On the other end of the spectrum were countries which strove to keep markets open in an attempt to save the economy. In a peculiar version of “March Madness”, US president Trump spent most of the time dithering. Catching the “Chinese virus” was just like having a bad case of colds, or at worst, a flu; that wearing masks may help, but personally, he wouldn’t use any; that the president had the power to lockdown the country or open it for business (by Easter?), not state governors.

And when all else failed, with the US reporting over a million cases and close to 60,000 deaths, Trump pins the blame on the WHO and withdraws financial support, supposedly for providing China with a cover up. Falling in line with Trump’s strategy were other leaders such as Mexico’s López Obrador, who boasted of having anti-Covid-19 amulets, and Brazil’s Bolsonaro, who argued that the coronavirus was no match for the Brazilians’ innate resilience.

Conspicuously absent from both approaches is respect for individual decisions and consideration for group action besides that of the state. Governments have run roughshod over citizens’ initiatives, participation, and the principle of subsidiarity. The state presents itself either as the greatest good, the sole guarantor of safety and welfare, or the necessary evil, ensuring the optimal functioning of markets to produce wealth. Such is the liberal dilemma.

But government’s proper role is that of a necessary, although lesser good. Necessary, for nothing desirable could come out of anarchy. But not the supreme good either, because its authority and power shouldn’t be used for self-aggrandizement, but to serve the people. This includes acknowledging their rights and empowering them as individuals and groups to make their own welfare choices rather than supplanting them.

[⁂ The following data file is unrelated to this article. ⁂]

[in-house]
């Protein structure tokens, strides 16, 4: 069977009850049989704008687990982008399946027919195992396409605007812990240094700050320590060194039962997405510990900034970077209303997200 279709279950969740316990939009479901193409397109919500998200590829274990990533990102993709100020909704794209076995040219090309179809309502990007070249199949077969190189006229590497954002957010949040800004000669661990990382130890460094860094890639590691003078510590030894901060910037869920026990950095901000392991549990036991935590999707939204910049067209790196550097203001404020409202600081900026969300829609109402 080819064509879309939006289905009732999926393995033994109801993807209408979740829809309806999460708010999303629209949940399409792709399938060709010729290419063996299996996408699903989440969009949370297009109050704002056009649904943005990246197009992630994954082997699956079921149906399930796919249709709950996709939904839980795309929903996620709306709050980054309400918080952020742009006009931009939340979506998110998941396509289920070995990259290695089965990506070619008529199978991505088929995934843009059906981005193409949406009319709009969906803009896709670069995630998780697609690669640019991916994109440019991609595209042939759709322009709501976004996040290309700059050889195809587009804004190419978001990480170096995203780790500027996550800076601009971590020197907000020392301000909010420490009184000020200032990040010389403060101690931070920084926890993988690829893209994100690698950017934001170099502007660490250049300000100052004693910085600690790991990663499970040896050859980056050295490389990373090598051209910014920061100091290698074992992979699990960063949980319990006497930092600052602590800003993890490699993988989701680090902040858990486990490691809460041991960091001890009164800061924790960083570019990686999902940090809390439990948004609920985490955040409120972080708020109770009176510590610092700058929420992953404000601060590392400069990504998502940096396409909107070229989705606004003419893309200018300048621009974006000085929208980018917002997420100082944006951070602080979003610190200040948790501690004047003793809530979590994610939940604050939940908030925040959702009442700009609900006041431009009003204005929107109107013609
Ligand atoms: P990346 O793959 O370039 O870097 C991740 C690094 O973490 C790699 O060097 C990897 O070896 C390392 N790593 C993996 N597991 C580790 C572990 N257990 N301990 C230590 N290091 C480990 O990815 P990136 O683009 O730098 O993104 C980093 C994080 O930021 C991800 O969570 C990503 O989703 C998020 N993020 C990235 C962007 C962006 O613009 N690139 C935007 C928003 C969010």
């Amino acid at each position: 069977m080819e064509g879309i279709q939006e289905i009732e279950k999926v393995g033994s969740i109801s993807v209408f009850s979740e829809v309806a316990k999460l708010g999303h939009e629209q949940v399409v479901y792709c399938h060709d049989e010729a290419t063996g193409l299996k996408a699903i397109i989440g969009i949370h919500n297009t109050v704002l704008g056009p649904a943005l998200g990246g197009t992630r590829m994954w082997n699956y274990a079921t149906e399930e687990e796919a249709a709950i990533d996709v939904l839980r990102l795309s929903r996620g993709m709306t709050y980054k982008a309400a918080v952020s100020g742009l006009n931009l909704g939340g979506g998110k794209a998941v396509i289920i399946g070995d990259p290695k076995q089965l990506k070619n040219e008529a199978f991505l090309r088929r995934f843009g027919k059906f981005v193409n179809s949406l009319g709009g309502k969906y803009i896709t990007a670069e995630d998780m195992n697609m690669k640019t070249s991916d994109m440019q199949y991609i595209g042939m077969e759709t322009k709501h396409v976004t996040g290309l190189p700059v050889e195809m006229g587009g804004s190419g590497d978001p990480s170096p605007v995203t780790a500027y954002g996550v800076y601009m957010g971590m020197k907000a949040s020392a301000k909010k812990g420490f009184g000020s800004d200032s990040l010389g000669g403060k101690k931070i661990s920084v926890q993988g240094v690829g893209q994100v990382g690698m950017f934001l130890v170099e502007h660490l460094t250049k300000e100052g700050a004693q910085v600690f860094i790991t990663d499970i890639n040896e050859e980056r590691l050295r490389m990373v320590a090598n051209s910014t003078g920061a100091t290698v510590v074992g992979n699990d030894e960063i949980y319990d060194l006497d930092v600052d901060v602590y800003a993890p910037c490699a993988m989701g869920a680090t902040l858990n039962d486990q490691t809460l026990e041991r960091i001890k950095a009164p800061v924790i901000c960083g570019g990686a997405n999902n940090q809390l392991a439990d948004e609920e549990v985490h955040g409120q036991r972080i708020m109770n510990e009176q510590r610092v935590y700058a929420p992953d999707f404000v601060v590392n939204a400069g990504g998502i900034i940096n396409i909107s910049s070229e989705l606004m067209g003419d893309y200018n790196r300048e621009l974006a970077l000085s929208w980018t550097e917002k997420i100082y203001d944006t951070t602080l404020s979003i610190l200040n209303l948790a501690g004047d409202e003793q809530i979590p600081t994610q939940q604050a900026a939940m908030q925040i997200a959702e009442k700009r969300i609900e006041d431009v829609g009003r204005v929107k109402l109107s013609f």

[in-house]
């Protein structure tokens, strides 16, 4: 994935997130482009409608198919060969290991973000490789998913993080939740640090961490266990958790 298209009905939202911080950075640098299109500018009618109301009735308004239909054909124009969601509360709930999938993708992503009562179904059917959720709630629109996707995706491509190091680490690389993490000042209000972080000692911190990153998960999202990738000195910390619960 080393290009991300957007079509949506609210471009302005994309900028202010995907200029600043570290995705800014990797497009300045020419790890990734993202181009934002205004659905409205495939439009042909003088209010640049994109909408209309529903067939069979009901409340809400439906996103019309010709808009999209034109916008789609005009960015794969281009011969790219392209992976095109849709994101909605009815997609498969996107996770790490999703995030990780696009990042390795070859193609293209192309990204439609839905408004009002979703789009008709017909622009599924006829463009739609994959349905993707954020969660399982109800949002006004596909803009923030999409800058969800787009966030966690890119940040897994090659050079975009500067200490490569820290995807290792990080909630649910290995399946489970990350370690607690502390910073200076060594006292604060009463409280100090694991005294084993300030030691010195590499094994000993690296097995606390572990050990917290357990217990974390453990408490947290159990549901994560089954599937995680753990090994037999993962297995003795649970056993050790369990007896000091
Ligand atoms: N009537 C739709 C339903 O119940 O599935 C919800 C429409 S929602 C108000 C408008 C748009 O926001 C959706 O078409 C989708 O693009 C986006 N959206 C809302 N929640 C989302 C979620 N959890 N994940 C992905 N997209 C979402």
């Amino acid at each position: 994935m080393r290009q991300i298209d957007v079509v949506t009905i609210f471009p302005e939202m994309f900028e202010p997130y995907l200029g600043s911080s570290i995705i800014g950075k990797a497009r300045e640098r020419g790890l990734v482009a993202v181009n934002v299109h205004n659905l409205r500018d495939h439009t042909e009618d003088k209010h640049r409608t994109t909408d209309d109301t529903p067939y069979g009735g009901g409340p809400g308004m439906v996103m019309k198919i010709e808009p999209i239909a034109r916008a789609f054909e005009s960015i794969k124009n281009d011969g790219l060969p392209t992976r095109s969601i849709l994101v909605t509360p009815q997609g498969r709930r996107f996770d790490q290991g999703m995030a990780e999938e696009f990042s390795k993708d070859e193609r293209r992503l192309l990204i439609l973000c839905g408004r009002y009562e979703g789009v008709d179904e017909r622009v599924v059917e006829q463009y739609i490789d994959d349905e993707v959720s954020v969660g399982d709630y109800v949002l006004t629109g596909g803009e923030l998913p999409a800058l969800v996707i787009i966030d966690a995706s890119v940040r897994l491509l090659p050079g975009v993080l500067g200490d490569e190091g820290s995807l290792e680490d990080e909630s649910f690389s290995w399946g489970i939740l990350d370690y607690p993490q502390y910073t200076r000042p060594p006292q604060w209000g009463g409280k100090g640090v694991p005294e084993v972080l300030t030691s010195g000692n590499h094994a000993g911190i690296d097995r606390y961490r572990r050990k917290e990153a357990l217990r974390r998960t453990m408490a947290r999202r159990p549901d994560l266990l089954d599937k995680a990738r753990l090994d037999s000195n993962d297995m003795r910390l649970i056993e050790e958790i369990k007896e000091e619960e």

Lockdowns are panic reactions. The most successful countries in containing the Covid-19 pandemic such as Macao, Taiwan, and South Korea did not resort to them. Rather, they immediately put in place effective information campaigns and heightened vigilance, preparing health services and related industries for peak demands. They also tested as widely and quickly as they could, telling the infected but asymptomatic and those with mild cases to self-isolate with proper instructions at home, and reserving scarce hospital beds for those with severe symptoms. They employed contact-tracing to identify and reach probable cases for subsequent testing.

Not succumbing to knee-jerk responses, they did the smart thing, the right thing, and allowed public life and the economy to go on, albeit cautiously. They did not place the private sector and companies in shackles. None of this would have been possible without voluntary public collaboration, and governments arrogating all powers would have been the best way to lose it.

Especially in crisis situations, governments have to prove themselves worthy of our trust. We must not allow them to treat us as a herd. They are not good shepherds nor are we their sheep.

Republished with permission from the author’s blog: Work, Virtues and Flourishing

Alejo José G. Sison teaches ethics at the University of Navarre and Georgetown. His research focuses on issues at the juncture of ethics, economics and politics from the perspective of the virtues and...